The new figures offered the most detailed picture yet of how the country has changed since 2010, and they are sure to set off an intense partisan battle over representation at a time of deep national division and battles over voting rights. The data could determine control of the House in the 2022 elections and provide an electoral edge for years to come. It will also shape how $1.5 trillion in annual federal spending is distributed.
The numbers show widespread population decline – with most counties losing population between 2010 and 2020 – and a continued migration to the South and West at the expense of counties in the Midwest and Northeast. The share of the white population fell from 63.7% in 2010 to 57.8% in 2020, the lowest on record, though white people continue to be the most prevalent racial or ethnic group. The Black population remained unchanged at 12%; Hispanics showed a 3% increase up to 18%; and those identifying as being of two or more races more than doubled, to 3.3%.
“The U.S. population is much more multiracial and much more racially and ethnically diverse than what we have measured in the past,” said Nicholas Jones, a Census Bureau official.
But it could be even more diverse than results reveal. The disruption of the coronavirus pandemic could mean thousands of Black and Hispanic Americans were undercounted in the census because spring quarantine made it more difficult to deliver questionnaires to hard-to-reach populations. In neighborhoods that had a high percentage of Black residents, the share of households answering the census dropped 11%. For Latino population-heavy tracts, the drop was 15%.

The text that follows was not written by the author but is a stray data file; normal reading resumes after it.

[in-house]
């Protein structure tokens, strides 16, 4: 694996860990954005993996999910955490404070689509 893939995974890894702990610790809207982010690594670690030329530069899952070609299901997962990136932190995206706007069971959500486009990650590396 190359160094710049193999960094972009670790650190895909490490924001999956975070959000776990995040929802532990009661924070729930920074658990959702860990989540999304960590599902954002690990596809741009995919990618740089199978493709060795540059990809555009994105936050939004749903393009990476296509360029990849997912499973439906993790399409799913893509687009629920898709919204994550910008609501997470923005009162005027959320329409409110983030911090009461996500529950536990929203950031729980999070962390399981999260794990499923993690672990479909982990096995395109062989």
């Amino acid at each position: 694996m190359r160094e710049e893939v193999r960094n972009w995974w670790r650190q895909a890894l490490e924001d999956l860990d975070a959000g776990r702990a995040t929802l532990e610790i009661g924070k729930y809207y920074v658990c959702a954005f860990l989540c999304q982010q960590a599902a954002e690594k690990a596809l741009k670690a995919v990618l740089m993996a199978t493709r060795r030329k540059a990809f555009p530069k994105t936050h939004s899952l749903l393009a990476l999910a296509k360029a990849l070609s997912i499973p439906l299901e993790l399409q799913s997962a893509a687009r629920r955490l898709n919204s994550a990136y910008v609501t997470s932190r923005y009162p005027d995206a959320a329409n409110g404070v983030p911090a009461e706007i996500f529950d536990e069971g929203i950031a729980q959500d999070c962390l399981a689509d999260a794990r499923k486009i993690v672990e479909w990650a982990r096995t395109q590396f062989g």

Even before it began, the national headcount was challenged by attempted political interference from the Trump administration’s failed efforts to add a citizenship question to the census form, a move that critics feared would have a chilling effect on immigrant or Hispanic participation. The effort was stopped by the Supreme Court.
“The data we are releasing today meet our high-quality data standards,” acting Census Bureau Director Ron Jarmin said.
Communities of color have been undercounted in past censuses. The Census Bureau likely will not know how good a job it did until next year, when it releases a survey showing undercounts and overcounts. But last Thursday’s release allows researchers to do an initial quality check, and will probably lead to lawsuits alleging that the numbers are faulty. The Census Bureau has a program that allows elected officials to challenge its data, but it does not apply to apportionment or redistricting.
The last redistricting process in Florida lasted years and eventually went to the state Supreme Court.